President Obama signed the annual defense spending act into law last Friday, and along with it, a bill that accomplishes the near impossible–adjusting a 50-year-old wilderness area boundary line to allow access to mountain bikers.
If you follow mountain bike advocacy, you know how incredibly rare any such adjustment is to the pristine land protected under the 1964 Wilderness Act, particularly for purposes of the trail riding sort. Land conservationists and mountain bikers have never been the closest of chums.
But if last week's bill is any indication, relations between the two passionate outdoor-loving populations could be warming.
Here's what happened. The Columbine-Hondo Wilderness Act was one of several recreation and conservation-related bills to piggyback on the National Defense Authorization Act, the annual spending bill for the U.S. Department of Defense. The Columbine-Hondo Wilderness Act permanently protects 45,000 acres in Northern New Mexico's Carson National Forest that has been classified since 1980 as a Wilderness Study Area. The Act ups that protection to the highest level possible, assuring that the land's beauty is preserved in perpetuity. In order to get broad support for the Act, thus giving it a better chance of passing in Washington, the Columbine Hondo Wilderness Coalition brought mountain bikers into the fold. Together, they negotiated a deal whereby a section of less than a mile of trail that travels through the nearby Wheeler Peak Wilderness, interrupting a popular high-alpine singletrack near the town of Red River, would be opened to mountain bikers if they backed the Act to fully protect the study area.
"It's unique," said Aaron Clark, conservation manager for the International Mountain Bicycling Association, or IMBA, of the Act. "It's also an example of how far we have come by working together. We've never even had a seat at the table for the conversation, much less be able to get anything through."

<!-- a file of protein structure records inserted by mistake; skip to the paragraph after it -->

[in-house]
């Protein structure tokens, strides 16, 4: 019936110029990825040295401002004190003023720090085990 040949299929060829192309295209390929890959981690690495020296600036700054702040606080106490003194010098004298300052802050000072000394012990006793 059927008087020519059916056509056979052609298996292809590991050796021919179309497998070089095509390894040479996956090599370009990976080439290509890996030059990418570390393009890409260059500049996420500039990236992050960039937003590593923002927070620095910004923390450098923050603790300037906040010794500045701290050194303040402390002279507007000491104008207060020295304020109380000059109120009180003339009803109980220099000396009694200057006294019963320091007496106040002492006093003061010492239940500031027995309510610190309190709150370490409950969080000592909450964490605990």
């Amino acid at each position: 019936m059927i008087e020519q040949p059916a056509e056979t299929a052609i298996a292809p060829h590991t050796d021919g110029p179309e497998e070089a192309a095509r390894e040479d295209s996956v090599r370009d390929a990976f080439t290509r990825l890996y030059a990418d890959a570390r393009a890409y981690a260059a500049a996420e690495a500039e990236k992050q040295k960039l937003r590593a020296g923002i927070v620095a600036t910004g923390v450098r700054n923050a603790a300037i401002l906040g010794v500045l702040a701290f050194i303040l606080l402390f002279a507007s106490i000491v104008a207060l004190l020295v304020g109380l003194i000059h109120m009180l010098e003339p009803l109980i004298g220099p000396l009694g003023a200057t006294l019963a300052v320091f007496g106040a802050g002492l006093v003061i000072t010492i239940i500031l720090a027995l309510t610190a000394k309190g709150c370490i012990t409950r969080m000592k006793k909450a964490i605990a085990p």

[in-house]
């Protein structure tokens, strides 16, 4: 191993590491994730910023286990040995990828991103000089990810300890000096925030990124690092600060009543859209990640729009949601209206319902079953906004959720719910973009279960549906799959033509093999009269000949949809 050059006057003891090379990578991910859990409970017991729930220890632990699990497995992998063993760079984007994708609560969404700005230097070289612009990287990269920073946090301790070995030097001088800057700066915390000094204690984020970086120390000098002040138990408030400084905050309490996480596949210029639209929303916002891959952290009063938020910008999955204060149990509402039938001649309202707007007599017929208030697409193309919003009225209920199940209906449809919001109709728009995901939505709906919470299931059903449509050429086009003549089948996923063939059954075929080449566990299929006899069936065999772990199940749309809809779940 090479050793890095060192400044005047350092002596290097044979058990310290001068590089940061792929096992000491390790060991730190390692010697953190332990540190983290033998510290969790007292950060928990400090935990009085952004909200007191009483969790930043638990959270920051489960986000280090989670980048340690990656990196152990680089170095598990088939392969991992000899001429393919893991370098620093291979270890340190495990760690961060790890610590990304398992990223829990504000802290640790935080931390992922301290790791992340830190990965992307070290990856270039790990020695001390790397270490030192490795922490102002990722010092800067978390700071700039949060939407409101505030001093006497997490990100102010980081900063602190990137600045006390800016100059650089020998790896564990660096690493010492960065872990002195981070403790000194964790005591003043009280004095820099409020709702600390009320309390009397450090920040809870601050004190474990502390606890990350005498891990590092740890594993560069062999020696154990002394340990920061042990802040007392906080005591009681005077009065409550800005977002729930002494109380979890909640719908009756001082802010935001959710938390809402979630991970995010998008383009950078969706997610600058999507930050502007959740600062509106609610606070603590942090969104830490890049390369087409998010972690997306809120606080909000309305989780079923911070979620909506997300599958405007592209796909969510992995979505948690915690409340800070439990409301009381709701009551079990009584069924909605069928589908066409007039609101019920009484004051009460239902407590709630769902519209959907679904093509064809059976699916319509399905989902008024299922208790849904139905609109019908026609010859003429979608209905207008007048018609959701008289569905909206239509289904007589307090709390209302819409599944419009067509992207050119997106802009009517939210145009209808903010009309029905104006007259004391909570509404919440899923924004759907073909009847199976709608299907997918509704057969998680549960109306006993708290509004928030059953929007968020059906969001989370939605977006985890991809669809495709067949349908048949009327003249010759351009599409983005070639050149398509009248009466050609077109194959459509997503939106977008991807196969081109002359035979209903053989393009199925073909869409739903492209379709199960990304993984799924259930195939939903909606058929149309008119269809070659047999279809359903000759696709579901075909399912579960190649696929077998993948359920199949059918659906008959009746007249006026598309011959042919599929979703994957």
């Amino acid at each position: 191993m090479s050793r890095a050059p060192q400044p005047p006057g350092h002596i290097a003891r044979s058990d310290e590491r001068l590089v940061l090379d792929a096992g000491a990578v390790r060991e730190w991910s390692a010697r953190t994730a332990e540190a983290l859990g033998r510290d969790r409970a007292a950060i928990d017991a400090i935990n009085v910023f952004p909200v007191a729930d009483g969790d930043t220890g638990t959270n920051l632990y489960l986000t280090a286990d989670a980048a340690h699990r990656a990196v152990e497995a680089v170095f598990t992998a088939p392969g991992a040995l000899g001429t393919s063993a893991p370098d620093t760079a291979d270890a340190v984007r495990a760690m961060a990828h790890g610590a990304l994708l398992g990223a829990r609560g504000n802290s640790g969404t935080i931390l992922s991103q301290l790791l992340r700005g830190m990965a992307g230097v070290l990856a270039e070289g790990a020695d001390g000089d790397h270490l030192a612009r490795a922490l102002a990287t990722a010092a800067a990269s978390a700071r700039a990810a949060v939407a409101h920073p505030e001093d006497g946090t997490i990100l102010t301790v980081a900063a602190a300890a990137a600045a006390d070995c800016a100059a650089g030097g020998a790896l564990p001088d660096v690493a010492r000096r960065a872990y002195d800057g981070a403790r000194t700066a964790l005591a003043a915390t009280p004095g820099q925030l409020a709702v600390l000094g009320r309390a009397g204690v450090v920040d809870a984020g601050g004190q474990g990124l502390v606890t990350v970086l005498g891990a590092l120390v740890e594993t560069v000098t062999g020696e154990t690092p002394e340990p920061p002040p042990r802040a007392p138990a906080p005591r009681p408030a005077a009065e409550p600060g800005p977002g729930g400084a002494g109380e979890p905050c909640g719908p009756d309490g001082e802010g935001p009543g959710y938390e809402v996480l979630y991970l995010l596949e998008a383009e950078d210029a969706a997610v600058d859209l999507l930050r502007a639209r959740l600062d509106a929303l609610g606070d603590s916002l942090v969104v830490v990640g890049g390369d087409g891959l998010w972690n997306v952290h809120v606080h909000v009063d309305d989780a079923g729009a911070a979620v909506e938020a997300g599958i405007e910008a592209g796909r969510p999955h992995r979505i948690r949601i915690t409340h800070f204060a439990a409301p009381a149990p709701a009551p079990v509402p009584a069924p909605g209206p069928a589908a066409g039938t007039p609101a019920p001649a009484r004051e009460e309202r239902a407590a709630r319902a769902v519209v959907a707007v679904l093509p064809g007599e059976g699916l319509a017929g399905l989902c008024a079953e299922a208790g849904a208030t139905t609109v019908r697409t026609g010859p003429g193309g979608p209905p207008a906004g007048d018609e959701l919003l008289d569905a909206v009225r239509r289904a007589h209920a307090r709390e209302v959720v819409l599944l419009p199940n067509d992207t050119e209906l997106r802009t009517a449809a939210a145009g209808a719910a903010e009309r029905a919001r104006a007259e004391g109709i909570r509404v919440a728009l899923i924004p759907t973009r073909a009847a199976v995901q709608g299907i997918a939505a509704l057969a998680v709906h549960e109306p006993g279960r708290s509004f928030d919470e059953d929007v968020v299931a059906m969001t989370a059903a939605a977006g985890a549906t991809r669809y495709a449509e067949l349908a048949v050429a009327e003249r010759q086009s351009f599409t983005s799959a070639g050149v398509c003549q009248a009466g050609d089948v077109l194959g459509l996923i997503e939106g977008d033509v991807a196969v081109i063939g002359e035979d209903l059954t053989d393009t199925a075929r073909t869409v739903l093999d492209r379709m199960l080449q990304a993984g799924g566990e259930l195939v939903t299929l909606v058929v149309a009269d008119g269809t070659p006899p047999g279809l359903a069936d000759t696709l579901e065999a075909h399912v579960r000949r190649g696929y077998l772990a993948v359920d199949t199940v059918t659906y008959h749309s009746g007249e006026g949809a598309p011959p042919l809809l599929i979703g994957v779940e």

In the deal, mountain bikers will also get support to build a new trail from Taos Ski Valley (outside of Wilderness) that would create an all-day epic ride of 20-plus miles and 5,000 feet of climbing connecting to Red River and the stunning Lost Lake trail.
For local mountain bikers, the move is important, but it's largely symbolic, said Doug Pickett, owner of Taos Cyclery.
"It puts us at the table with this wilderness alliance. Before they didn't want anything to do with us. Through this whole process, I figured out that mountain bikers aren't particularly liked. … Now we're a member, we're considered a member of the alliance and anything they do down the road, we have a say."
But "it's a loss as far as terrain goes," he says.
That's because Taos-area mountain bikers for three decades had been riding the 75 miles of trails in the Columbine-Hondo Wilderness Study Area. According to Pickett, the rules in a study area are grayer than those dubbed 'wilderness' and the Forest Service historically didn't manage that 45,000 acres in a way that prohibited mountain biking, so it was a common place to ride. With the new wilderness designation, riding there is strictly off-limits.
The redrawn wilderness boundary, though, means peace of mind to ride one of the valley's best rides without worry of being fined or having your bike confiscated for poaching. Mountain bikers can now link up East Fork to Lost Lake and Middle Fork to create a 15 or so mile, three-hour jaunt above 10,000 feet on ripping-fast singletrack.
Several other bills were also passed as part of the defense spending bill that directly impact mountain bike access including one in Washington state that shapes wilderness boundaries in order to keep the Middle Fork Snoqualmie trail open and a bill in Montana that provides continued access to mountain bike trails in the Lewis and Clark National Forest. Congress also passed legislation that funds the Recreational Trails until at least the end of next September. That programs appropriates money from the federal transportation bill to recreation programs, including trails, and has contributed to some of the best trail networks in the country like Brown County in Indiana, Coldwater Mountain in Alabama and the Forks Area Trail System in South Carolina.